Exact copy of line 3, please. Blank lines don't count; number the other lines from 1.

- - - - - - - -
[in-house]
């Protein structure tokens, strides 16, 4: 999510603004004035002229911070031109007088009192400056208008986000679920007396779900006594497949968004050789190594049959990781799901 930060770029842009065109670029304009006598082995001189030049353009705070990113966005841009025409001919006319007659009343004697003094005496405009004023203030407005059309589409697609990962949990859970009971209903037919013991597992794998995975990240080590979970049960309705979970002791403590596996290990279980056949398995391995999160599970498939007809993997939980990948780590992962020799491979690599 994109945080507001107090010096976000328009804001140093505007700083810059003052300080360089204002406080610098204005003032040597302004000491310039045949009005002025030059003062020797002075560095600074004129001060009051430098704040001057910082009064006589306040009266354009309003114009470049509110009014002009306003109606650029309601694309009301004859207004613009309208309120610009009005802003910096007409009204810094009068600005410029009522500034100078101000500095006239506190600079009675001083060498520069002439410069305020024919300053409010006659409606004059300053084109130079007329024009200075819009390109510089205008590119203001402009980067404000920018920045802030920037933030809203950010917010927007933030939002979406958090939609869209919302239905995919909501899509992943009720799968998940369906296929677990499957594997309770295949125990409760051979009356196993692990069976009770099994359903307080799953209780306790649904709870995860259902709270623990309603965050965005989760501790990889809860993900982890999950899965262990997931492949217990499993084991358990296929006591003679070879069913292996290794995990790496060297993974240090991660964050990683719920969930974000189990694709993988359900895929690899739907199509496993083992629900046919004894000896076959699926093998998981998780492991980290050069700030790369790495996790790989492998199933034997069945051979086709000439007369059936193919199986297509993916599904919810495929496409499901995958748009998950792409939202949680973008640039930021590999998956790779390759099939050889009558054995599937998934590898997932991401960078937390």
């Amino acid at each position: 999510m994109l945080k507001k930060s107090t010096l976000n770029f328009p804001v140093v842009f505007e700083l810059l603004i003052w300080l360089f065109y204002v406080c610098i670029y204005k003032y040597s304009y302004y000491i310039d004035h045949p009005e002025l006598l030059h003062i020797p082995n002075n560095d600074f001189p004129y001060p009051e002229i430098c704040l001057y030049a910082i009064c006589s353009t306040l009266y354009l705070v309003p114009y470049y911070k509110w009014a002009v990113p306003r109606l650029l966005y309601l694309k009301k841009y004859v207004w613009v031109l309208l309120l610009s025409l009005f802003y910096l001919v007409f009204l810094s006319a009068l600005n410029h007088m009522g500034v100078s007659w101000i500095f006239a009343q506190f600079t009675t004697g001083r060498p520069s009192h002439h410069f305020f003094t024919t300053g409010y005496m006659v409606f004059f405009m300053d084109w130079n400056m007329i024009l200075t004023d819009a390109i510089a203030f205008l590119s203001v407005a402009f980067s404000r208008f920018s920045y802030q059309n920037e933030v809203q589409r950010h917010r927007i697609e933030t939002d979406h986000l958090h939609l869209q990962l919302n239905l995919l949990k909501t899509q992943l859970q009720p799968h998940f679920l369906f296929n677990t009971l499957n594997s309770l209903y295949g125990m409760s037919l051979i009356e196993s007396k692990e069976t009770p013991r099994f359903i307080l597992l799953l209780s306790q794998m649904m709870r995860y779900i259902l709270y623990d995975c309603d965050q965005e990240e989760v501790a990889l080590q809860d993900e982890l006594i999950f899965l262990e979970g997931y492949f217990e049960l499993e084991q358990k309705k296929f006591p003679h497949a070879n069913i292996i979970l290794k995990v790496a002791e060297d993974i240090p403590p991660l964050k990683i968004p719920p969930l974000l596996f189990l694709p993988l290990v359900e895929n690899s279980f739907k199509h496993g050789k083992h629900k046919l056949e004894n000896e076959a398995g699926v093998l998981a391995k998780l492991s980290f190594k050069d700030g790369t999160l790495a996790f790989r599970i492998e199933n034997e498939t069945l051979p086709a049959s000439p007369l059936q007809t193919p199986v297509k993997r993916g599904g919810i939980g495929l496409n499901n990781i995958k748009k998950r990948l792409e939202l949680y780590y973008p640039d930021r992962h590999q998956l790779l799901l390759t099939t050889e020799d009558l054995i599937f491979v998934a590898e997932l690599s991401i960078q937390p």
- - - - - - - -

């Amino acid at each position: 999510m994109l945080k507001k930060s107090t010096l976000n770029f328009p804001v140093v842009f505007e700083l810059l603004i003052w300080l360089f065109y204002v406080c610098i670029y204005k003032y040597s304009y302004y000491i310039d004035h045949p009005e002025l006598l030059h003062i020797p082995n002075n560095d600074f001189p004129y001060p009051e002229i430098c704040l001057y030049a910082i009064c006589s353009t306040l009266y354009l705070v309003p114009y470049y911070k509110w009014a002009v990113p306003r109606l650029l966005y309601l694309k009301k841009y004859v207004w613009v031109l309208l309120l610009s025409l009005f802003y910096l001919v007409f009204l810094s006319a009068l600005n410029h007088m009522g500034v100078s007659w101000i500095f006239a009343q506190f600079t009675t004697g001083r060498p520069s009192h002439h410069f305020f003094t024919t300053g409010y005496m006659v409606f004059f405009m300053d084109w130079n400056m007329i024009l200075t004023d819009a390109i510089a203030f205008l590119s203001v407005a402009f980067s404000r208008f920018s920045y802030q059309n920037e933030v809203q589409r950010h917010r927007i697609e933030t939002d979406h986000l958090h939609l869209q990962l919302n239905l995919l949990k909501t899509q992943l859970q009720p799968h998940f679920l369906f296929n677990t009971l499957n594997s309770l209903y295949g125990m409760s037919l051979i009356e196993s007396k692990e069976t009770p013991r099994f359903i307080l597992l799953l209780s306790q794998m649904m709870r995860y779900i259902l709270y623990d995975c309603d965050q965005e990240e989760v501790a990889l080590q809860d993900e982890l006594i999950f899965l262990e979970g997931y492949f217990e049960l499993e084991q358990k309705k296929f006591p003679h497949a070879n069913i292996i979970l290794k995990v790496a002791e060297d993974i240090p403590p991660l964050k990683i968004p719920p969930l974000l596996f189990l694709p993988l290990v359900e895929n690899s279980f739907k199509h496993g050789k083992h629900k046919l056949e004894n000896e076959a398995g699926v093998l998981a391995k998780l492991s980290f190594k050069d700030g790369t999160l790495a996790f790989r599970i492998e199933n034997e498939t069945l051979p086709a049959s000439p007369l059936q007809t193919p199986v297509k993997r993916g599904g919810i939980g495929l496409n499901n990781i995958k748009k998950r990948l792409e939202l949680y780590y973008p640039d930021r992962h590999q998956l790779l799901l390759t099939t050889e020799d009558l054995i599937f491979v998934a590898e997932l690599s991401i960078q937390p």